Transnistrian Volunteers in the Conflict of Abkhazia

In the first half of 1992, the military operations started in Transnistrian region of the Republic of Moldova. The separatists, backed by the Russian Federation, fought against Moldova. The political conflict rapidly grew into an armed fight. As a result of the assistance of Russia’s 14th army, the separatists gained superiority and in summer 1992 Kishinev lost control over the Transnistrian region.

    After the end of the armed hostilities, local separatists and Russian combatants did not stay idle for a long time. On 14 August 1992 Georgian government send the governmental army for ensuring the safety of a railway traffic on the territory of the Autonomous Republic of Abkhazia. As a result of armed provocations initiated by the groups of Abkhazian separatists, the Georgian forces were plunged into the war. It lasted for 13 months and 13 days. Overall, more than 40 000 militants took part in it. It is noteworthy that this number as well as other questions related to the military activities remain unclear.

      The ethnic composition of combatants from the Abkhazian sides varied. They were mostly from the post-Soviet republics, although some of them were from the Middle East and other countries. The volunteers from non-recognized Transnistrian region of Moldova were among them. Tiraspol supported the Abkhaz soldiers in Gudauta both technically and logistically. A loyal attitude of the Transnistrian combatants to the Abkhaz separatists, at the first glance, was caused by the similarities between Tbilisi-Sokhumi and Kishinev-Tiraspol conflicts. The latter turned into the full fledged armed hostilities in spring 1992.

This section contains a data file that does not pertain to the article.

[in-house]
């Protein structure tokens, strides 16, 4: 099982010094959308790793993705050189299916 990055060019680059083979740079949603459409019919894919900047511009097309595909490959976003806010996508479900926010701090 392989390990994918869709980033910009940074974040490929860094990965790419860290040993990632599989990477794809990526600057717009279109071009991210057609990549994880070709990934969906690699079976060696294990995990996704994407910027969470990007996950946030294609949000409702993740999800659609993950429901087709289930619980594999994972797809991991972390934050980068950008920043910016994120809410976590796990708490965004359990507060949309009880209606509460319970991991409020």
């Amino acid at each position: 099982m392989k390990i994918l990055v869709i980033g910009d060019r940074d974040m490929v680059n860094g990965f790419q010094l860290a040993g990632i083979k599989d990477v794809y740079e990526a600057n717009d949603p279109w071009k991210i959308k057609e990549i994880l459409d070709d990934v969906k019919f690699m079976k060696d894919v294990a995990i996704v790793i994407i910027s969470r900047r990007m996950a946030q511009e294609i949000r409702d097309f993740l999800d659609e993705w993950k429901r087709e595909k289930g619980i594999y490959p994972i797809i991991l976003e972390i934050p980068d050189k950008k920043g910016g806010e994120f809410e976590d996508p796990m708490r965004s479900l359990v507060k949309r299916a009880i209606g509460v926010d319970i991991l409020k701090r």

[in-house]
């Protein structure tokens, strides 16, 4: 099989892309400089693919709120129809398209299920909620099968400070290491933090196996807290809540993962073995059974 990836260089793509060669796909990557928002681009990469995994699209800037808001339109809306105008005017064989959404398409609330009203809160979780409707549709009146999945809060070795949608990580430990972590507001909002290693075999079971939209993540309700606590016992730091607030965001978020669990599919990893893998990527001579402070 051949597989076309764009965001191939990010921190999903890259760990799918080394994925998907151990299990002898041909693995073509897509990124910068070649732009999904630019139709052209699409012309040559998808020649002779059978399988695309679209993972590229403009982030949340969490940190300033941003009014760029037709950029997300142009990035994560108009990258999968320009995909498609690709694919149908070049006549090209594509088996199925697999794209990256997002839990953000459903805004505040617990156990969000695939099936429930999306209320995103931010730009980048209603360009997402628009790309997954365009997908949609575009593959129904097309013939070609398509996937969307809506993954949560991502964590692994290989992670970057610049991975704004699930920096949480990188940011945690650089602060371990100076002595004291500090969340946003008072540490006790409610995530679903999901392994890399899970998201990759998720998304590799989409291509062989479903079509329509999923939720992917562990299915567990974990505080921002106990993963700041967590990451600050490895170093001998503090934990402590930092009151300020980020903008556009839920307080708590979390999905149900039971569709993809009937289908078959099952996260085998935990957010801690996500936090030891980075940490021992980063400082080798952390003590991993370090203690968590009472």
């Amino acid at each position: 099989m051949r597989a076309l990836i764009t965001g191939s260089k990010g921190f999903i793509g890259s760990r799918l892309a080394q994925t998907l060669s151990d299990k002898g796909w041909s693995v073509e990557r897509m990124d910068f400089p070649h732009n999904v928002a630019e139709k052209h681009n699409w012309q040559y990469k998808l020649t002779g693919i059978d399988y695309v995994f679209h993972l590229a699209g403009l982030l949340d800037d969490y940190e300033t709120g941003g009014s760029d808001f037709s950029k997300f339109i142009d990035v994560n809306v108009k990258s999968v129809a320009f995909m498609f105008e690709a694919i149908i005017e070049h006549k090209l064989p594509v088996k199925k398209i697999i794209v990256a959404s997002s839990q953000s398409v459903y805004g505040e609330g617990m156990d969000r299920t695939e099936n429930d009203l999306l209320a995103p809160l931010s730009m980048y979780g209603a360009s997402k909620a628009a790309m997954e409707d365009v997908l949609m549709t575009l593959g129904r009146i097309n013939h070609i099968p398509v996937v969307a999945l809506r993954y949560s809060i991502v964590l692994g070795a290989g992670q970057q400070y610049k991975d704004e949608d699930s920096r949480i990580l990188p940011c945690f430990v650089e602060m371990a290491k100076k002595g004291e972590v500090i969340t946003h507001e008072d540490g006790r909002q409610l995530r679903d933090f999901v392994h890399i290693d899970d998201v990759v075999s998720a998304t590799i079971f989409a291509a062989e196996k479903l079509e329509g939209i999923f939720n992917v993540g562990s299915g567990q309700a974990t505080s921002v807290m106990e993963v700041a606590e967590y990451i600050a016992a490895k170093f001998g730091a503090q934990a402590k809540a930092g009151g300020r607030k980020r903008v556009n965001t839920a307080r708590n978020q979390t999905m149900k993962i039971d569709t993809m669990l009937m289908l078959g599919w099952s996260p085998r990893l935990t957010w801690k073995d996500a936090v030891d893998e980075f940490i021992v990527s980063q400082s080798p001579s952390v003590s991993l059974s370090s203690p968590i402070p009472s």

The Transniestrian volunteers got involved into the ongoing military processes on Abkhazian territory on the initial stage of the conflict. In total, 65 residents of the non-recognized republic took part in the Georgian-Abkhazian conflict of 1992-1993. As a result, two of them were killed, while six were wounded. It is noteworthy that most of the Transnistrian volunteers were former military service members of the 14th army dislocated in the Soviet Socialistic Republic of Moldova. They had a rich military expertise, gained during the wars of Afghanistan and Transnistrian region. Many of them were officers of the Soviet army and were well acquainted with necessary and specific skills of an artillerist, an anti-aircraft gunner, a scout, a sapper, etc.

     The first group of the volunteers arrived in Abkhazia on 15 August. It was formed by Northern Caucasians – the Kabardinians [The Mission of Abkhazia in PMR, 2015]. This was a 27-member group headed by Vitali Shorov. Earlier, on 21 August, the “Confederation of the Mountain Peoples of the Caucasus” declared war against Georgia. Consequently, around 300 volunteers from Chechnya, Dagestan, Kabardino-Balkaria and Adygea moved into Abkhazia in order to support the Abkhaz separatists. The 150-member unit of volunteers from South and North Ossetia were led by Valerie Hubulov – an active participant of the armed hostilities of Shida Kartli [Hubulov, 2016]. As a result, the number of soldiers fighting on the Abkhaz side increased significantly.

     The armed hostilities carried out in the Autonomous Republic of Abkhazia had a deep resonance in the post-Soviet space. As it was expected, the Abkhazian separatists’ difficulties were whole-heartedly shared by their “friends” - Transnistrian separatists.